Investing in real estate with retirement in mind

The latest statistics show fewer people than ever are failing to plan adequately for retirement. With more people being part of the ‘gig’ economy, planning for a comfortable retirement is more heavily weighted on the individual than ever before.

Creating a healthy, stress-free retirement that you can count on is the key, but is there a sure way to a secure retirement? Although there are no ‘for sures’ in life, a safe and reliable solution is available to generate a potential seven-figure nest egg with some passive income along the way. This is not financial advice, and as always, it is important to do your own research.

Three properties in three years

Here is one possible retirement plan using investment properties as the vehicle. The best part of this theoretical plan is that it is simple; it requires purchasing three properties, ideally one income property per year for the next three years.

As a note, I chose three properties as many lenders cap their mortgage qualification criteria for an individual borrower at four properties: one principal residence and three investment properties. The individual borrower’s ability to qualify for a mortgage is also a factor and is a topic for another article.

To clearly explain this program, we will use easy numbers that will remain consistent for each property.

In this example, we will consider the purchase of a duplex (which could be a single family with a suite) at $750,000. We will consider a down payment of 20 per cent loan-to-value (investor deal), making the initial mortgage balance roughly $600,000 and let’s say the gross monthly rental income is $5715 per month for the two units.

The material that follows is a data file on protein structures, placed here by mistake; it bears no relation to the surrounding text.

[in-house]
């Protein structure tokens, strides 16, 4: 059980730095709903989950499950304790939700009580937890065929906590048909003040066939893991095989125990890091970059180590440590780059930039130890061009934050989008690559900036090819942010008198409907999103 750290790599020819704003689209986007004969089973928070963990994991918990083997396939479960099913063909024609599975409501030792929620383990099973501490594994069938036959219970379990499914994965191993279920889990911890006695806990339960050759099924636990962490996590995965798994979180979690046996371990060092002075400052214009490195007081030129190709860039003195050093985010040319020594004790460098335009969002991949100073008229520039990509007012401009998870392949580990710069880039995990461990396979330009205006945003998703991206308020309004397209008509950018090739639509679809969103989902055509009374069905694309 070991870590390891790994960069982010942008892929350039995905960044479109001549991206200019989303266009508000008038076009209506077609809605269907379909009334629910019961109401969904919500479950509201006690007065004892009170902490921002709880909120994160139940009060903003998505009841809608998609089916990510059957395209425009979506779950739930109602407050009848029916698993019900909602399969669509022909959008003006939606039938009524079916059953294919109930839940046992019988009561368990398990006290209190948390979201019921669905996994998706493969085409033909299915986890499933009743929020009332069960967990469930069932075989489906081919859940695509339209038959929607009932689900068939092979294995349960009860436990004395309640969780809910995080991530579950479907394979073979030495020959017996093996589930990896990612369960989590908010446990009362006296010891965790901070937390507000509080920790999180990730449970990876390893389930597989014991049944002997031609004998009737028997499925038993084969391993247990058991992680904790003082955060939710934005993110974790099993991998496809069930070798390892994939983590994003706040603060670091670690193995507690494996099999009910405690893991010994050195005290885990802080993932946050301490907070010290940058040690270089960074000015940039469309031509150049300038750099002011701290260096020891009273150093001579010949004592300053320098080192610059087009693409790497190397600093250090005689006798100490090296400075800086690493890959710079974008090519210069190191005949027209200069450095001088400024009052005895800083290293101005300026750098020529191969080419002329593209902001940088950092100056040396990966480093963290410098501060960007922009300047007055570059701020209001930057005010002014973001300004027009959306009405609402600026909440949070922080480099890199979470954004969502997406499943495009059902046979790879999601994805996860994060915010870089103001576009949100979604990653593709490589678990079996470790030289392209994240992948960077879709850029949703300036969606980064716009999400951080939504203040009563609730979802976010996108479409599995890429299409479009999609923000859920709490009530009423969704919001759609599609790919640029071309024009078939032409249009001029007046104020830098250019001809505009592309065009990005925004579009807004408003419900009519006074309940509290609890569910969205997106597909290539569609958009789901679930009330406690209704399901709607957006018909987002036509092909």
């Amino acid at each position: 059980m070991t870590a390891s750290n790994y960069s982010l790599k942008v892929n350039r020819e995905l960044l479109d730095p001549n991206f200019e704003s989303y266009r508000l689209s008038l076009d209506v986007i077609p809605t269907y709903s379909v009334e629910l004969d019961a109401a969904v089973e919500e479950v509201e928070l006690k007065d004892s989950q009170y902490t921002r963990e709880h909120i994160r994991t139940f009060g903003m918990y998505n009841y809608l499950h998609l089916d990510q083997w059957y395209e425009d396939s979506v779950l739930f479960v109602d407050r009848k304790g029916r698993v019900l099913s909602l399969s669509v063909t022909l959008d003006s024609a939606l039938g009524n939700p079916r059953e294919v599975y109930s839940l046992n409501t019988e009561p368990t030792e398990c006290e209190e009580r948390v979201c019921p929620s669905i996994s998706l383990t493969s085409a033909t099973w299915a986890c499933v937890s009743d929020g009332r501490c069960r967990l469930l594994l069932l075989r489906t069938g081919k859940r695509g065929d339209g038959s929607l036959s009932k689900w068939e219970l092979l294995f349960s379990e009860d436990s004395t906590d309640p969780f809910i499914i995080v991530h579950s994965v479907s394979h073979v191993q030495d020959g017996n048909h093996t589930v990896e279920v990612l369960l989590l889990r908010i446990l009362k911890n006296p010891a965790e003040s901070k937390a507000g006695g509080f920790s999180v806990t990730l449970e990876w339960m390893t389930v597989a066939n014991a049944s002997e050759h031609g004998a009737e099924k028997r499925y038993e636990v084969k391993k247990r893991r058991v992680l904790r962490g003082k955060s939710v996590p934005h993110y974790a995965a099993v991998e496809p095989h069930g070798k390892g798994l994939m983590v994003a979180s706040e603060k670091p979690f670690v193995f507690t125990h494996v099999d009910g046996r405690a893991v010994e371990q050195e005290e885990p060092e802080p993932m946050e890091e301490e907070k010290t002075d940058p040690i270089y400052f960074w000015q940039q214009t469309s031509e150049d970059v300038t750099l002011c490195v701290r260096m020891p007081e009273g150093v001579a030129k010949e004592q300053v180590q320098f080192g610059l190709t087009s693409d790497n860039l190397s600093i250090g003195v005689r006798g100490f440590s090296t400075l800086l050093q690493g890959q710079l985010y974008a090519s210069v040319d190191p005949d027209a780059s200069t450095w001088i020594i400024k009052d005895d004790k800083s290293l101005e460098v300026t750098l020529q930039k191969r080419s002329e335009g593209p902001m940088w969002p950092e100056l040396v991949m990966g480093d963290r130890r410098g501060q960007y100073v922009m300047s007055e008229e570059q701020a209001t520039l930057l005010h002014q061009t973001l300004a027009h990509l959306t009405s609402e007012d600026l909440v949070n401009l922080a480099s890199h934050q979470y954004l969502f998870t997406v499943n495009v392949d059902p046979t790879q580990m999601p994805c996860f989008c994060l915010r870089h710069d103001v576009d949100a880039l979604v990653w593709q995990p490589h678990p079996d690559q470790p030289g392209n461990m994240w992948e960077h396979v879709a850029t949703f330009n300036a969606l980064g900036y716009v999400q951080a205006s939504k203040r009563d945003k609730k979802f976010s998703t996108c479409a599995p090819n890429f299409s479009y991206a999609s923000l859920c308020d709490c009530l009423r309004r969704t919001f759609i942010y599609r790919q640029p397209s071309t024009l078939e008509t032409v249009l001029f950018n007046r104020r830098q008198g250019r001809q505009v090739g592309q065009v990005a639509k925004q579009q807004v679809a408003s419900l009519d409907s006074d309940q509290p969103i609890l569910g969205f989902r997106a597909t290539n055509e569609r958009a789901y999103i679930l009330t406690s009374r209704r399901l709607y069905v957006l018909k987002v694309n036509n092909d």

Expenses are property taxes of $450/month; property insurance of $150/month; heating (gas) of $625/month; water/sewer of $75/month, and let’s say the tenants pay for electricity, internet etc. We will also consider a five per cent vacancy allowance of $275 per month. Our total monthly expenses (not including the mortgage) are $1,575.

The biggest expense we pay is an expense the banks want us to ignore

The mortgage is at a five-year fixed rate of 6.19 per cent with a 30-year amortization. This results in a monthly payment of $3,640.49. For ease of numbers, let’s use $3,640. When we add the mortgage amount to the expenses, we get a total of $5,215. Subtracting this from our rental income, we have a $500 positive cash flow (passive income).

The second part of the program concentrates on mortgage paydown. The biggest expense we pay in our real estate investing careers is an expense the banks want us to ignore because this is where they make huge profits. This expense is mortgage interest. At the beginning of any mortgage, the interest portion far outweighs the principal.

If you are an investor with the thought of holding on to your property for a number of years, you can increase your profits on the property by paying the mortgage off as fast as possible. In our example, the interest expense is $36,470 in the first year or $3,039 per month on average. You’ll notice the bank is making over six times your profit, but not to worry; we will curtail that expense somewhat, so keep reading.

If everything remained the same and we held the property for 30 years, the interest paid over that time would be $533,054.74. Our strategy here is to pay a lump sum annually, which goes directly towards the principal. This reduces the interest paid over time and decreases the time it takes to pay off the mortgage. But we are not done. We are going to super-charge this process.

Prioritize paying down the mortgages